Oregon Focus: People to Know: Sacagawea
Sacagawea was a Shoshone Indian woman who became famous for the help and guidance she rendered to the Lewis and Clark Expedition to the Northwest in 1804-1806.
Sacagawea was born near present-day Lemhi, Idaho in about 1786. Her name translated means Bird Woman or White Bird Woman. As a young girl (12 to 14 years old), she was taken captive by the Hidatsa Indians, part of the Mandan tribes in the upper Missouri River region. In her teens she married the French-Canadian guide and interpreter Toussaint Charbonneau (she was either bought as a slave or won in a gambling game). When Charbonneau was hired by the Lewis and Clark Expedition, she came along with her newly born son, Jean Baptiste (nicknamed Pomp).
Having a woman with the expedition meant to the Native Americans that this was not a war party. Clark wrote, "A woman with a party of men is a token of peace." Thus, her presence no doubt helped their passage through hostile country.
Sacagawea was strong traveler. Brave, competent, and industrious, she greatly aided the expedition by her quick reactions and sensitive dealing with the Native Americans they met. At one time when the waves of the river threatened to swamp their boat and wash valuable supplies away, Sacagawea grabbed her infant with one hand and the precious medicines, instruments, and papers with the other.
Through her, the group obtained horses from the Shoshone people for transportation across the Rocky Mountains. Later on they had to eat the horses to avoid starvation. Many times she pointed out the shortest or the easiest way to follow through the mountains.
The fate of Sacagawea after parting with the expedition is less clear. There is evidence that Sacagawea and Charbonneau traveled to St. Louis in 1809 to leave their son to be educated by William Clark of the expedition. According to contemporary sources, a woman identified as Charbonneau's wife and believed to be Sacagawea died in 1812 at Fort Manuel, in present-day South Dakota. Some biographers speculate, however, that the woman who died at Fort Manuel was Charbonneau's other wife and that Sacagawea eventually rejoined the Shoshone people at the Wind River reservation in Wyoming and died there in 1884.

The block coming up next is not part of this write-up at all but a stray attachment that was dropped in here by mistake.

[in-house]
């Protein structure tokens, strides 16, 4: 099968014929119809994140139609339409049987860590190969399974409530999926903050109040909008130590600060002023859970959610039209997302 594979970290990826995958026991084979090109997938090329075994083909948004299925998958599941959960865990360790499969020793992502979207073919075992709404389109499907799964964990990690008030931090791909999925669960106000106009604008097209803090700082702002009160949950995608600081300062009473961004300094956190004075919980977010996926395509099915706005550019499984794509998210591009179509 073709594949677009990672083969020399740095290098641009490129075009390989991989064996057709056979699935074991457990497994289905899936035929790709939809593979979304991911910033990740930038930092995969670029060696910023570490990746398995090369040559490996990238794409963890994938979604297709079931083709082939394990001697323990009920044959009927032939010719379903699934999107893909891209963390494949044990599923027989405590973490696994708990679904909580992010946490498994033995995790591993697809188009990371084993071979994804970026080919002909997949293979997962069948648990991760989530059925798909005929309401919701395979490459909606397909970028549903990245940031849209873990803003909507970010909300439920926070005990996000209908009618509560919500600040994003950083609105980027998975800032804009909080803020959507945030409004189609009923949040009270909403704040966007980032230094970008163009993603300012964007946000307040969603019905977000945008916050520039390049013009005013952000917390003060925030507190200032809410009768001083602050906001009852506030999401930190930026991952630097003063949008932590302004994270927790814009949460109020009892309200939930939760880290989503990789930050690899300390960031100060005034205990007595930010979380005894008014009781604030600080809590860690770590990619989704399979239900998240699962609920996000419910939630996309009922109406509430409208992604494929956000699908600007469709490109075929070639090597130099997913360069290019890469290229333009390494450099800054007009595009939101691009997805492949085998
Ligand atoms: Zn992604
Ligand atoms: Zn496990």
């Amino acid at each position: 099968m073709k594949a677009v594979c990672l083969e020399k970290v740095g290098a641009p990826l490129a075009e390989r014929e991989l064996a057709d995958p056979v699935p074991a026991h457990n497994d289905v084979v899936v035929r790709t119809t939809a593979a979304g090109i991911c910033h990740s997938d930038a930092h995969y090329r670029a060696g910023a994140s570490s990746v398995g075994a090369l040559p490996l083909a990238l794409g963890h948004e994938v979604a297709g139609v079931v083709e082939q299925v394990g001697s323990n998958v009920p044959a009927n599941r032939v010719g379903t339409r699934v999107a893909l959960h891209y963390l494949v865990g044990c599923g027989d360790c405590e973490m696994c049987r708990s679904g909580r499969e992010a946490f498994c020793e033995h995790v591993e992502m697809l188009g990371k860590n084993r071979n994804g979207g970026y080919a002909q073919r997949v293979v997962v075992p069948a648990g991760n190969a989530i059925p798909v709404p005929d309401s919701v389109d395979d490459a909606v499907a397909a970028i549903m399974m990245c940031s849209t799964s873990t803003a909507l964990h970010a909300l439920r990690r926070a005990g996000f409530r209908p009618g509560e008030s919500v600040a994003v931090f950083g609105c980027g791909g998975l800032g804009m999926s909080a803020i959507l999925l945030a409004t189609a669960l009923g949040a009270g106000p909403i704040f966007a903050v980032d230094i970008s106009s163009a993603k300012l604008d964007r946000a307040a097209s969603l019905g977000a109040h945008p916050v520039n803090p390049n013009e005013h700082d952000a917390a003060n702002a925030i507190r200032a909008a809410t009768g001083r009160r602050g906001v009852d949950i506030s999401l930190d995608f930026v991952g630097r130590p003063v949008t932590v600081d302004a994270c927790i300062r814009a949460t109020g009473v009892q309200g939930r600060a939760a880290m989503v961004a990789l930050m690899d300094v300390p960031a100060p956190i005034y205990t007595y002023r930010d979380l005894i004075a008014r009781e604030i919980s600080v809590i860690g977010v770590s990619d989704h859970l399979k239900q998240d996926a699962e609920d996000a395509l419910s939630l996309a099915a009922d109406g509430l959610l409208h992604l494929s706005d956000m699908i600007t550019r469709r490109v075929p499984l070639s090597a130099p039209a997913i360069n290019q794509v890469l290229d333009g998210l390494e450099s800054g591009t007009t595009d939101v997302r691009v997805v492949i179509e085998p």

Numerous statues, plaques, and monuments honor Sacagawea. One of the statues is in Portland's Washington Park.
Suggestions for teachers
Ask students to:
Discuss how Sacagawea learned about the wilderness. Why did she learn these things? From whom did she learn them?
Invite an expert to talk about wilderness survival techniques.
Draw scenes from the Lewis and Clark Expedition. (write situations on cards for children to draw that relate challenges and dramatize solutions. Examples: need to cook a deer; came upon a waterfall in their boats; came upon an angry bear; a man breaks an arm; ran out of meat; etc. How might Sacagawea be better at solving these than the white man?
Visit a local historical museum to learn about explorers.
Write stories about Sacagawea using Native American picture writing.
Give oral reports on books about Sacagawea.
Form small groups to dramatize events on the expedition that included Sacagawea.